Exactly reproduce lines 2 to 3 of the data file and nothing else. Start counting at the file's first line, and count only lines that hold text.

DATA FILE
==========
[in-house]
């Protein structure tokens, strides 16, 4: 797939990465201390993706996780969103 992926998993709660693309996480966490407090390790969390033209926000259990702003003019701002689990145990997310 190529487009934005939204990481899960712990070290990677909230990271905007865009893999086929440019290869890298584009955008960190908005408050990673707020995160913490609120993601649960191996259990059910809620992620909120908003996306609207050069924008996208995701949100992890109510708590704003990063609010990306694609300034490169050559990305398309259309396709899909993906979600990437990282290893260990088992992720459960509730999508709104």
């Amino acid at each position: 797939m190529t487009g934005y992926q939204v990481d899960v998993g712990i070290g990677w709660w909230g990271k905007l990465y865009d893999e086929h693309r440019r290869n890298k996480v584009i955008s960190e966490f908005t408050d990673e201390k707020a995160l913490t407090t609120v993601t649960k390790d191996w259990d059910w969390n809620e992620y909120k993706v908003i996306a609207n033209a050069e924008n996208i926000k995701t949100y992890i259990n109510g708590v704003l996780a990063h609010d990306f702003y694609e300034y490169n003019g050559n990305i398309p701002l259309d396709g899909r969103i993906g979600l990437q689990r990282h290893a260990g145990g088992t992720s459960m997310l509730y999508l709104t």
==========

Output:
């Protein structure tokens, strides 16, 4: 797939990465201390993706996780969103 992926998993709660693309996480966490407090390790969390033209926000259990702003003019701002689990145990997310 190529487009934005939204990481899960712990070290990677909230990271905007865009893999086929440019290869890298584009955008960190908005408050990673707020995160913490609120993601649960191996259990059910809620992620909120908003996306609207050069924008996208995701949100992890109510708590704003990063609010990306694609300034490169050559990305398309259309396709899909993906979600990437990282290893260990088992992720459960509730999508709104």
């Amino acid at each position: 797939m190529t487009g934005y992926q939204v990481d899960v998993g712990i070290g990677w709660w909230g990271k905007l990465y865009d893999e086929h693309r440019r290869n890298k996480v584009i955008s960190e966490f908005t408050d990673e201390k707020a995160l913490t407090t609120v993601t649960k390790d191996w259990d059910w969390n809620e992620y909120k993706v908003i996306a609207n033209a050069e924008n996208i926000k995701t949100y992890i259990n109510g708590v704003l996780a990063h609010d990306f702003y694609e300034y490169n003019g050559n990305i398309p701002l259309d396709g899909r969103i993906g979600l990437q689990r990282h290893a260990g145990g088992t992720s459960m997310l509730y999508l709104t």